I can deal with all of that. I just have to stop the melodrama that put me in compromising moods. I guess its just a matter of being in a correct mental state to not react to people defensively or aggressively.

Sunday, June 13, 2010

The Trip

On my way to work the other day, as the sun was rising, I saw a twelve year old girl trip on a piece of concrete. Her momentum gave her precious little time to brace for the impact. Her knees and hands hit first, followed quickly by her forehead. It took her a few seconds to register what had happened. She rose to her knees, then stood assessing the damage. From my vantage point I could see the early morning sun reflecting off her wounds.
The first of her expressions to follow was that of shock and regret. The regret of not slowing down, or not leaving a little earlier, or not living in a place filled with concrete. The pain registered and was soon followed by a slow stream of silent tears, for there was no one to listen.
Blink and another painful memory in her life and an even quicker departure from my conscience fades into time. Mine just a reminder of the human experience, hers a notch on the post of a tortured existence that seems to have forgotten twelve year old girls in this neighborhood. Fairness is a word used by politicians and preachers, but not by too old boyfriends and step-parents. Life is about reality and not about mystical fantasies of "what ifs?"
A taste of concrete may be sweeter that the alternative. Never underestimate persepctive.

Tuesday, March 30, 2010


Life is fluid, a babbling brook that stops for nothing, neither great, nor small. This reality comforts me and scares me at the same time. I know that dangerous times will pass, but so will the great ones.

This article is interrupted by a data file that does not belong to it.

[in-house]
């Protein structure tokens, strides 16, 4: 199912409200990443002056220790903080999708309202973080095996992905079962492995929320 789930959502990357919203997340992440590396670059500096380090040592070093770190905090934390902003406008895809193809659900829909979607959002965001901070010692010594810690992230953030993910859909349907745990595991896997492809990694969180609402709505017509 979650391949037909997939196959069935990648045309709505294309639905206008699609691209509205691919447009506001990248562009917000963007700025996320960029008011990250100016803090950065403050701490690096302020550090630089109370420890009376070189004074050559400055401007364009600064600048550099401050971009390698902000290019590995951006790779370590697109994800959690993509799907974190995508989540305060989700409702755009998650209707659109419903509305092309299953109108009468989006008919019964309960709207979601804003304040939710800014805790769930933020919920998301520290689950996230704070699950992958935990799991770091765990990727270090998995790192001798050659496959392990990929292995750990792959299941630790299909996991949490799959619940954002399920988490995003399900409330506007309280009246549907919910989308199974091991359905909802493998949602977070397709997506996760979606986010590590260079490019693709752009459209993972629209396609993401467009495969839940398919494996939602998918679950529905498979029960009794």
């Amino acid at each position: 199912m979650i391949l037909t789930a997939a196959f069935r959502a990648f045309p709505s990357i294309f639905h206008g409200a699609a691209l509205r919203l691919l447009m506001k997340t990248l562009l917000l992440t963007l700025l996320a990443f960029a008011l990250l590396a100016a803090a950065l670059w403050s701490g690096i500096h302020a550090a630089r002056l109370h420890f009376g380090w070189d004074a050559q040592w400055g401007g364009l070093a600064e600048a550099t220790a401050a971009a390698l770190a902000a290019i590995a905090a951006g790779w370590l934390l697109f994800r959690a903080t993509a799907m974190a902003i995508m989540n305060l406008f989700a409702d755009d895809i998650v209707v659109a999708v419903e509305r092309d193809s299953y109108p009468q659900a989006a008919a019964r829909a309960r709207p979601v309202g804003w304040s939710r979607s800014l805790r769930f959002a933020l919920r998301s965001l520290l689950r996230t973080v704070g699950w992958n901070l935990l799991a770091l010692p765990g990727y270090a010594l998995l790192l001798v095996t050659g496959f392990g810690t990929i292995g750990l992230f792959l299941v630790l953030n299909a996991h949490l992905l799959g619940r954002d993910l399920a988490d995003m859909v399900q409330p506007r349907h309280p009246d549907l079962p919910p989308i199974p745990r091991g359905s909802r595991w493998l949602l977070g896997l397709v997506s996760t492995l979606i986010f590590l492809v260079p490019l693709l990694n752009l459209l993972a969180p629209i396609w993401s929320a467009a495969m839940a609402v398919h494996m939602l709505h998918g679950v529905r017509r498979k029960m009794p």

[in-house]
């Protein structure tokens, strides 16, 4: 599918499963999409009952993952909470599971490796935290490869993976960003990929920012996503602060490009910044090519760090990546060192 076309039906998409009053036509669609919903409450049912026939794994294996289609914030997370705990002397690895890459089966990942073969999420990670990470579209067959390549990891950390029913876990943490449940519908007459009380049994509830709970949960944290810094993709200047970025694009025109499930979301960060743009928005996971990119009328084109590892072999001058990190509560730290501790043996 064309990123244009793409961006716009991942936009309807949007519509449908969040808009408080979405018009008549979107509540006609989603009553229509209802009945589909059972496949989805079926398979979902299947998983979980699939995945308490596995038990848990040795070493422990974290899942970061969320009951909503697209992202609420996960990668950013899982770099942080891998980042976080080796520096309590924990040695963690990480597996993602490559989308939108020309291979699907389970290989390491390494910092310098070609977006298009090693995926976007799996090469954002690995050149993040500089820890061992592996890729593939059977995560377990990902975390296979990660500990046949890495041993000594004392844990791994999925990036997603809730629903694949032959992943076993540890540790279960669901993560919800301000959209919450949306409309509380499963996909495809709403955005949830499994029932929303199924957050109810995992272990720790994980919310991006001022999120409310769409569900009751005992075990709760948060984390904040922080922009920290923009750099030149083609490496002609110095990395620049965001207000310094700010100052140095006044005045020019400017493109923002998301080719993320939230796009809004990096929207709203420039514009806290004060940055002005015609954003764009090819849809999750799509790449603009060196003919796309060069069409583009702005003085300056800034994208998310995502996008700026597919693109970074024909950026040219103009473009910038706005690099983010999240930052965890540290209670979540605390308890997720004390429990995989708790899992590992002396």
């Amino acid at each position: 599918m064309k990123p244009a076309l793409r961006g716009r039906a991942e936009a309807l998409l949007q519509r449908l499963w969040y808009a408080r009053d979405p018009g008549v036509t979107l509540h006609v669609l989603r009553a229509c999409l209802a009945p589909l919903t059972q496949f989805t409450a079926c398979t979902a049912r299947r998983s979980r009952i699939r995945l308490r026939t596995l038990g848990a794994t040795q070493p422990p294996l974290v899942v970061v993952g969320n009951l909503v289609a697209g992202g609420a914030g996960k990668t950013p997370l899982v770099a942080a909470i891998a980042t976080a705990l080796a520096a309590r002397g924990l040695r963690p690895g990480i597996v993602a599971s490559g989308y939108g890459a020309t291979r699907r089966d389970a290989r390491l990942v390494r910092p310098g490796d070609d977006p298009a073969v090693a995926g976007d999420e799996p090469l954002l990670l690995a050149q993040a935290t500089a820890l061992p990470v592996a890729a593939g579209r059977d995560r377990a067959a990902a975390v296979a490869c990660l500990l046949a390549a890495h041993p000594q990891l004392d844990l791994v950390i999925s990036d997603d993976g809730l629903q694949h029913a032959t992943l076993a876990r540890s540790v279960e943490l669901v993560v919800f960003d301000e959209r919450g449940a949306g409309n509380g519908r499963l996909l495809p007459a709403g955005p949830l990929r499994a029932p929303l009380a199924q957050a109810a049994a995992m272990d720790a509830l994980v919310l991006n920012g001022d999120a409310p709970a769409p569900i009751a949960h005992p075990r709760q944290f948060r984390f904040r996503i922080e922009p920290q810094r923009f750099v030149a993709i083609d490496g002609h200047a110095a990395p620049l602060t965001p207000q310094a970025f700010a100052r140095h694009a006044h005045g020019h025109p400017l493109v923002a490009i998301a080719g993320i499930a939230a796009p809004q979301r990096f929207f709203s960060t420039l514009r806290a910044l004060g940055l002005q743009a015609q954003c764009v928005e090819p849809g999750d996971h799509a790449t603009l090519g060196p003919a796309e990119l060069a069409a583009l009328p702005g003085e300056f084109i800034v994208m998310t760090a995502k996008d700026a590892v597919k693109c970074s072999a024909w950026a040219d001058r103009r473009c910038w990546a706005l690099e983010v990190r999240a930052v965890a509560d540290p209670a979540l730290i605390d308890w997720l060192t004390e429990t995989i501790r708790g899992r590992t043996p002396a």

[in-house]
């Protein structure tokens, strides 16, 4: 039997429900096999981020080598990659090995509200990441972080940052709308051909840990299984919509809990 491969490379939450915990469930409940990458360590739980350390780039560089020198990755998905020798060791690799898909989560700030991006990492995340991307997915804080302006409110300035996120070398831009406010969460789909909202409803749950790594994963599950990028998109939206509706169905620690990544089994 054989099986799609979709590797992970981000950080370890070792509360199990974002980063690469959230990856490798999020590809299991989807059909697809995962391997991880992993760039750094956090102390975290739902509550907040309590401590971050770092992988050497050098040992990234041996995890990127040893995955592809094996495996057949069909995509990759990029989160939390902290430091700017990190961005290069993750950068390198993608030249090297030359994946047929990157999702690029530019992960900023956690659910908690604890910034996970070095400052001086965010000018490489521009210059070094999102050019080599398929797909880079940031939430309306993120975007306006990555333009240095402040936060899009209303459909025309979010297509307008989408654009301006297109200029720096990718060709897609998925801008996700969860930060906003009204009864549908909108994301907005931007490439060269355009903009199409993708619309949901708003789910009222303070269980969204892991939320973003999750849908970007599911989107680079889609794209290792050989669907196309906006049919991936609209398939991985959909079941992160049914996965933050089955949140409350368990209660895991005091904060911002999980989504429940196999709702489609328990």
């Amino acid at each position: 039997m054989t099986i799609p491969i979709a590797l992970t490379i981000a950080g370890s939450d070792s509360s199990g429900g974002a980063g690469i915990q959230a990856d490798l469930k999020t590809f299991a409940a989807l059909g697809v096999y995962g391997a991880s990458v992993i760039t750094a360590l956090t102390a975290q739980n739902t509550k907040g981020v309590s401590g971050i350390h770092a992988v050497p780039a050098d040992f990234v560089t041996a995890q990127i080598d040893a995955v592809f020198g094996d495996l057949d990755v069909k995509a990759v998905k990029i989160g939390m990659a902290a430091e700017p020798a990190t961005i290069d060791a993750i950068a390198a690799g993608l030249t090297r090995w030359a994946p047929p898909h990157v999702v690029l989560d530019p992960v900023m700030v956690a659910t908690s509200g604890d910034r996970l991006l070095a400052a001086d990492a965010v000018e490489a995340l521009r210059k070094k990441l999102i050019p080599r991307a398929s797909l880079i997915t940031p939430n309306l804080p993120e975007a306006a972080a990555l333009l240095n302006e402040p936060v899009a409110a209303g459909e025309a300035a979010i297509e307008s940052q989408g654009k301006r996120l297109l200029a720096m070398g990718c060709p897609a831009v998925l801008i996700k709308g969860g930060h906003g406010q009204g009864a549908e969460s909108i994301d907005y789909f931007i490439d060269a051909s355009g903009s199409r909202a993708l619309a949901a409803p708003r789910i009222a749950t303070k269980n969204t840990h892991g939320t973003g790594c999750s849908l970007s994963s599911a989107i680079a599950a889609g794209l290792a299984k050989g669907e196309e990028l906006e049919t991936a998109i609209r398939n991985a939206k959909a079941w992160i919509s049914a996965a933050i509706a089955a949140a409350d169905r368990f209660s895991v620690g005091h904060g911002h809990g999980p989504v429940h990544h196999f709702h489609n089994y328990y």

As the river turns and witnesses a new scene so I have changed and grown within that same curve. The serious has been forged dull in the experience of life and it is now easier to enjoy a child's smile and easier to comfort a scraped knee's tears.

I have wondered and assumed to the point of believing a paranoid reality, when the truth speaks in the witness of my senses, in the blink of a down-turned eye or a mellowed tone in a conversation.

I've lived the life of the "What if" and the "Maybe when", and have accomplished neither.

A friend from law school once told me a story of his trip to Vietnam. He explained to me the most spiritual experience of his journey. He told me that one day, he took a break from partying, smoked a joint and rented an inner-tube and just floated down a river lined with jungle trees and jungle sounds. He explained that it was the calmest experience of his life. His eyes revealed the truth in his words. There was no exaggeration or need to boast, there was just the reminiscence of tranquility, of maybe a once in a lifetime inner peacefulness. I'm not saying that I've achieved this, but I feel as though I've caught a glimmer of it.

Friday, March 26, 2010

Catering to my fans

I've blogged about deep philosophocal issues, sadness and depression, inner turmoil and other various heart-string pulling topics. However, I've only received comments from Viagra, an investment banker who wants me to buy his product, and some Korean chap who I, unfortunately, cannot understand.

So what to say to my frequent flyers, hmmmm.

First to my Viagra friend. You are so consistent with your once a day comments I'm so hard up to view your daily quips. Sometimes your comments leave me in a state of excitement that lasts for more than four hours and I have to call my Doctor to get advice on how to calm down. I have to be careful though, every once in a while I get nauseous, blurred vision, and have fear of getting a stroke when I view your bits of wisdom. Anyways my dear friend, keep it cuming.